Corwin Press recently sent us a list of 65 universities who used the 2001 edition of our book in classes during the 2008-2009 school year. Also, Marilyn and I receive many requests from doctoral students to use instruments included in our book for their research studies.
The changing licensure and certification areas in several states, including Kentucky, Delaware, Alabama and others, include teacher leadership as an area teachers may add. North Carolina has adopted a teacher leadership standard for beginning teachers. Just last week, it was announced that the Kansas State Department of Education and ETS will work together to create the first national assessment to identify teacher leaders for certification. These changes will impact curriculum and coursework at both the undergraduate and graduate levels.
Before I retired, I taught a course in teacher leadership at Western Carolina University for seven years. This is a required course for any student receiving a master’s degree in education. My colleagues at Western Carolina believe that when teachers gain new knowledge and skills through a graduate degree program, they have a responsibility to influence their colleagues toward improved practice.
Higher education is also supporting centers designed to provide leadership development for undergraduate and graduate teachers. One example is the Center for Teacher Leadership at Virginia Commonwealth University, led by Terry Dozier, a former National Teacher of the Year who served as the Clinton Administration’s top policy advisor on teaching issues.
We are also seeing more research. In 2004, Jennifer York-Barr and Karen Duke synthesized the last 20 years of research on teacher leadership, and much more has appeared since. Although most of the research is descriptive of teacher leader impact, there is an impetus to find measurable results that link it to student learning.
So it seems that teacher leadership development and research is gaining recognition in higher education.
Your original subtitle back in 1996 was "Leadership Development for Teachers." In 2001 you chose "Helping Teachers Develop as Leaders," which also appears on the 3rd edition. Did you give any thought to a new subtitle, reflecting the growing feeling among some teachers that they have a personal role in developing themselves as leaders? What's your own view?
Yes, we thought about another subtitle. But we felt that “Helping Teachers Develop as Leaders” was still a good description of the purpose of the book. The personal role of teachers in their own development is reflected in the Leadership Development for Teachers model that serves as the foundation for the book. In this model we invite teachers to answer these personal questions: Who am I? (personal assessment) Where am I? (school culture), How do I lead? (influencing strategies), and What can I do? (planning for action).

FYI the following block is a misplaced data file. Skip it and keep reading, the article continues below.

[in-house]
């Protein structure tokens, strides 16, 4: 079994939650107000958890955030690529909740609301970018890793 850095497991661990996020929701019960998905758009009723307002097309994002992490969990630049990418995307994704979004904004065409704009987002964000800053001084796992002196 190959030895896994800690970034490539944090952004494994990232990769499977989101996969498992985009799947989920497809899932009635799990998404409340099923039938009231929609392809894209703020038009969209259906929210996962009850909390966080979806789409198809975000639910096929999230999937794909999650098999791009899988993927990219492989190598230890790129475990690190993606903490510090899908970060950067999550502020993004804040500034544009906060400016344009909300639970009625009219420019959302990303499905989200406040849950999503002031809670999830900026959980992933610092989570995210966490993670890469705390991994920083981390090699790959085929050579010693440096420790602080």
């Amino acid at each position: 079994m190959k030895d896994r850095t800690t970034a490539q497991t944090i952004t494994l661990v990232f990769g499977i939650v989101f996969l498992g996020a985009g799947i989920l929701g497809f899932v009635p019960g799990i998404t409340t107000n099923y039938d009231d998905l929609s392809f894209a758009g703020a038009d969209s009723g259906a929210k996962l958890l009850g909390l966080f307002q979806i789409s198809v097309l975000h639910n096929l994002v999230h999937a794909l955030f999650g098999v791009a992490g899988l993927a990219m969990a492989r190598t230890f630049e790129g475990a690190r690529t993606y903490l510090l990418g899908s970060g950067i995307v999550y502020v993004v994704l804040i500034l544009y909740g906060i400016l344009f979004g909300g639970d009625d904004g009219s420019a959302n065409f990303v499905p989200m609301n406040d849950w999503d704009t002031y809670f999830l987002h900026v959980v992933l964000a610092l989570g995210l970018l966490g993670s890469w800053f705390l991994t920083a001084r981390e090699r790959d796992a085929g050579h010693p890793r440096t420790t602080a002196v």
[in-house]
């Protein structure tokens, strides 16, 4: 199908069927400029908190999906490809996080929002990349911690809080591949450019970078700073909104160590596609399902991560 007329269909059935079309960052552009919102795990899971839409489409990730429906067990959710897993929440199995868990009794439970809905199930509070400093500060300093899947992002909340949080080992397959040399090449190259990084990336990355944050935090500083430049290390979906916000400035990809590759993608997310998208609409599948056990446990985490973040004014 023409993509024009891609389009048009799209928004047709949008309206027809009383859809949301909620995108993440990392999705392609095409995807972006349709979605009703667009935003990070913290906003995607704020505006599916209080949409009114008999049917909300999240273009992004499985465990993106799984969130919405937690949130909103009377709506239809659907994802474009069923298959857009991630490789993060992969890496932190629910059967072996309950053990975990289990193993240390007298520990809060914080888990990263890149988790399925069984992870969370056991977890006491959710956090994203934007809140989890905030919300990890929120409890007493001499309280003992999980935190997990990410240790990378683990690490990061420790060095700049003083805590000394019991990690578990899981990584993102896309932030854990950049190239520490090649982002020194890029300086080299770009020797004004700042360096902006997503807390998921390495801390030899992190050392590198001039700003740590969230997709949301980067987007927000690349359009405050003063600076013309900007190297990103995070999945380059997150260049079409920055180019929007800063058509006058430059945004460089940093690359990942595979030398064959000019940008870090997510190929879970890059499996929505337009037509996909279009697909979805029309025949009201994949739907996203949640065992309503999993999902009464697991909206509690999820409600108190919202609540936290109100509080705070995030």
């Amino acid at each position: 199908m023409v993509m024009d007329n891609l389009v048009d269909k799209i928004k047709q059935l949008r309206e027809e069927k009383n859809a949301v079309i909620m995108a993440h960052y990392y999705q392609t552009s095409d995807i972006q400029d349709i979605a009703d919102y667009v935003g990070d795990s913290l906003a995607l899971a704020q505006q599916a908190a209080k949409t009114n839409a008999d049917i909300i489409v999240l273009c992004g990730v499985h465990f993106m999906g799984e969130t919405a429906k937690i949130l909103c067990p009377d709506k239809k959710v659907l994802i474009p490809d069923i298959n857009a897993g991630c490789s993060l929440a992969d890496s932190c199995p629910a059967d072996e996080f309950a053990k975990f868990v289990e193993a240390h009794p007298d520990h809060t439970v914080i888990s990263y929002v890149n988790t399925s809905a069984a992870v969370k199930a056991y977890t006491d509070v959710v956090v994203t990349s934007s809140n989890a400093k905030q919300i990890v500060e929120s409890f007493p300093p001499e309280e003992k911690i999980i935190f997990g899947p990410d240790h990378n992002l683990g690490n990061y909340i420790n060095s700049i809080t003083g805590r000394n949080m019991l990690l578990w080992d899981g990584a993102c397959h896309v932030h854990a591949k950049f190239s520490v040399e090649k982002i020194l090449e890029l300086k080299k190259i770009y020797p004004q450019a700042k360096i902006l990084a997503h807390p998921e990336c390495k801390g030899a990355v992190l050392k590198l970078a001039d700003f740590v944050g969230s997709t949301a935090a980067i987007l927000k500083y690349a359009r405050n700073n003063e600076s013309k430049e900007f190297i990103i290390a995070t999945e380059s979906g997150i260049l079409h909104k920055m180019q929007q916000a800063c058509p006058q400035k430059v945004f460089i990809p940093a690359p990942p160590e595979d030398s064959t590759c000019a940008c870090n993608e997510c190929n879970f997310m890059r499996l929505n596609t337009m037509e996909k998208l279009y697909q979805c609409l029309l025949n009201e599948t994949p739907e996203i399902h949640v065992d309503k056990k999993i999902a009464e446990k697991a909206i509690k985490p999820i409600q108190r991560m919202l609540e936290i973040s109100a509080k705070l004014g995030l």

For all the editions of this book, we wrote “Application Challenges” at the end of each chapter. These suggested activities focus on how PK-12 teachers, administrators, and higher education faculty can provide experiences to help teacher leaders navigate the complexity of leading other adults. Notice the first group we addressed is “teachers.”
We not only feel teachers have a responsibility for their own learning, as leaders they also must help with the professional development of their colleagues. In my work with teachers, I’ve found that the idea of being accountable for others’ learning is new to them. So in one chapter we address how teacher leaders are responsible for facilitating the learning of themselves and others.
We also believe that everyone has a role in providing teachers with leadership development opportunities. You do this through your moderation of the Teacher Leaders Network. Marilyn and I contribute through our book and Leadership Development for Teachers, a professional development program we created. School district leaders and school administrators now offer many more opportunities for teachers to grow and develop as leaders. And certainly higher education has taken a more active role in this area.
I believe we all have ownership in teacher leadership development. Even so, no group will be more influential than teacher leaders themselves. If other supports aren’t forthcoming, then teacher leaders need to advocate and work with the system to get what they need.
In the new edition, how do you and Marilyn sort out the different definitions of teacher leadership — from informal school-based roles, to "official" job descriptions, to quasi-political roles at the local, state and national level where policy is made and influenced?
Our definition of teacher leadership has evolved through the three editions. We’ve added a new component to our definition in this edition. We now say that teacher leaders accept responsibility for achieving the outcomes of their leadership.